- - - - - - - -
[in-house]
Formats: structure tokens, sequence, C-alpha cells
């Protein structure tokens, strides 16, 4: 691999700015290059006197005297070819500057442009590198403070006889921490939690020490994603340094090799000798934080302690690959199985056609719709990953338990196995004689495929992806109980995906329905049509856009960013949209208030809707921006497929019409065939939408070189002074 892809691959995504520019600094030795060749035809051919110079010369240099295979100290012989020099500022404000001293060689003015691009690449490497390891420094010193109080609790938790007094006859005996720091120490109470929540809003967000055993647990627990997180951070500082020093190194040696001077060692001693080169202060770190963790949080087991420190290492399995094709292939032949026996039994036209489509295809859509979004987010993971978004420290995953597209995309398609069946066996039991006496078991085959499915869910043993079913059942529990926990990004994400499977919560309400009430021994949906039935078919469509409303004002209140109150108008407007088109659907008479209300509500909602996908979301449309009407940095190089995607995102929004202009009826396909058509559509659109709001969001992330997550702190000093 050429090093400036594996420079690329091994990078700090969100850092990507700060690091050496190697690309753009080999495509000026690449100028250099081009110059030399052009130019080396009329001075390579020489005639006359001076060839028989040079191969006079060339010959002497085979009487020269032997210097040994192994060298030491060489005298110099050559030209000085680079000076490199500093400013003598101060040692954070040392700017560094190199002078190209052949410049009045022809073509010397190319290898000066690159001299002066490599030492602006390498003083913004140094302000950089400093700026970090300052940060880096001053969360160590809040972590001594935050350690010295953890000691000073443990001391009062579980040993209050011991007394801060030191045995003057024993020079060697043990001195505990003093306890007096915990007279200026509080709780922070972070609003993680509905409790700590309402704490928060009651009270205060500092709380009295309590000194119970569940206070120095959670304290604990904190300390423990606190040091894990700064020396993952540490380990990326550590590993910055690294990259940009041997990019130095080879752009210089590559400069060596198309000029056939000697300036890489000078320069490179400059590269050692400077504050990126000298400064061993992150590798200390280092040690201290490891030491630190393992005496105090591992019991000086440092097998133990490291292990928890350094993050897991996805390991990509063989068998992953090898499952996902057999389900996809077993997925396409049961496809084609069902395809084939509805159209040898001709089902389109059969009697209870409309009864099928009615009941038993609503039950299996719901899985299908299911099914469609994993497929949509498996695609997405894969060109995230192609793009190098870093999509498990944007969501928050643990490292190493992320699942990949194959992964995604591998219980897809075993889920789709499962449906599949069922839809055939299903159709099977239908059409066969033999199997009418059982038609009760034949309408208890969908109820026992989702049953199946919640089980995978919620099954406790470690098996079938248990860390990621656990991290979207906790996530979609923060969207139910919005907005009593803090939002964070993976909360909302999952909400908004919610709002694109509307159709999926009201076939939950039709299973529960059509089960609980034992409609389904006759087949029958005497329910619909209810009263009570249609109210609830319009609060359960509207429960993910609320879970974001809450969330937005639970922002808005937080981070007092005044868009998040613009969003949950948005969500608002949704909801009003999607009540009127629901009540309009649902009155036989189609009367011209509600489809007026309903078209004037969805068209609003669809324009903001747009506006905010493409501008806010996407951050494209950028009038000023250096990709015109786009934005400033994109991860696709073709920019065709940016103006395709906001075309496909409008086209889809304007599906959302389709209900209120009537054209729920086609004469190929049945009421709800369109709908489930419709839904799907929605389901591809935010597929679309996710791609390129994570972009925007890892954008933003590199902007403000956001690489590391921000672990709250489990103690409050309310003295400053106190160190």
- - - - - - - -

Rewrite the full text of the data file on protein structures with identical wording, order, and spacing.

[in-house]
Formats: structure tokens, sequence, C-alpha cells
């Protein structure tokens, strides 16, 4: 691999700015290059006197005297070819500057442009590198403070006889921490939690020490994603340094090799000798934080302690690959199985056609719709990953338990196995004689495929992806109980995906329905049509856009960013949209208030809707921006497929019409065939939408070189002074 892809691959995504520019600094030795060749035809051919110079010369240099295979100290012989020099500022404000001293060689003015691009690449490497390891420094010193109080609790938790007094006859005996720091120490109470929540809003967000055993647990627990997180951070500082020093190194040696001077060692001693080169202060770190963790949080087991420190290492399995094709292939032949026996039994036209489509295809859509979004987010993971978004420290995953597209995309398609069946066996039991006496078991085959499915869910043993079913059942529990926990990004994400499977919560309400009430021994949906039935078919469509409303004002209140109150108008407007088109659907008479209300509500909602996908979301449309009407940095190089995607995102929004202009009826396909058509559509659109709001969001992330997550702190000093 050429090093400036594996420079690329091994990078700090969100850092990507700060690091050496190697690309753009080999495509000026690449100028250099081009110059030399052009130019080396009329001075390579020489005639006359001076060839028989040079191969006079060339010959002497085979009487020269032997210097040994192994060298030491060489005298110099050559030209000085680079000076490199500093400013003598101060040692954070040392700017560094190199002078190209052949410049009045022809073509010397190319290898000066690159001299002066490599030492602006390498003083913004140094302000950089400093700026970090300052940060880096001053969360160590809040972590001594935050350690010295953890000691000073443990001391009062579980040993209050011991007394801060030191045995003057024993020079060697043990001195505990003093306890007096915990007279200026509080709780922070972070609003993680509905409790700590309402704490928060009651009270205060500092709380009295309590000194119970569940206070120095959670304290604990904190300390423990606190040091894990700064020396993952540490380990990326550590590993910055690294990259940009041997990019130095080879752009210089590559400069060596198309000029056939000697300036890489000078320069490179400059590269050692400077504050990126000298400064061993992150590798200390280092040690201290490891030491630190393992005496105090591992019991000086440092097998133990490291292990928890350094993050897991996805390991990509063989068998992953090898499952996902057999389900996809077993997925396409049961496809084609069902395809084939509805159209040898001709089902389109059969009697209870409309009864099928009615009941038993609503039950299996719901899985299908299911099914469609994993497929949509498996695609997405894969060109995230192609793009190098870093999509498990944007969501928050643990490292190493992320699942990949194959992964995604591998219980897809075993889920789709499962449906599949069922839809055939299903159709099977239908059409066969033999199997009418059982038609009760034949309408208890969908109820026992989702049953199946919640089980995978919620099954406790470690098996079938248990860390990621656990991290979207906790996530979609923060969207139910919005907005009593803090939002964070993976909360909302999952909400908004919610709002694109509307159709999926009201076939939950039709299973529960059509089960609980034992409609389904006759087949029958005497329910619909209810009263009570249609109210609830319009609060359960509207429960993910609320879970974001809450969330937005639970922002808005937080981070007092005044868009998040613009969003949950948005969500608002949704909801009003999607009540009127629901009540309009649902009155036989189609009367011209509600489809007026309903078209004037969805068209609003669809324009903001747009506006905010493409501008806010996407951050494209950028009038000023250096990709015109786009934005400033994109991860696709073709920019065709940016103006395709906001075309496909409008086209889809304007599906959302389709209900209120009537054209729920086609004469190929049945009421709800369109709908489930419709839904799907929605389901591809935010597929679309996710791609390129994570972009925007890892954008933003590199902007403000956001690489590391921000672990709250489990103690409050309310003295400053106190160190």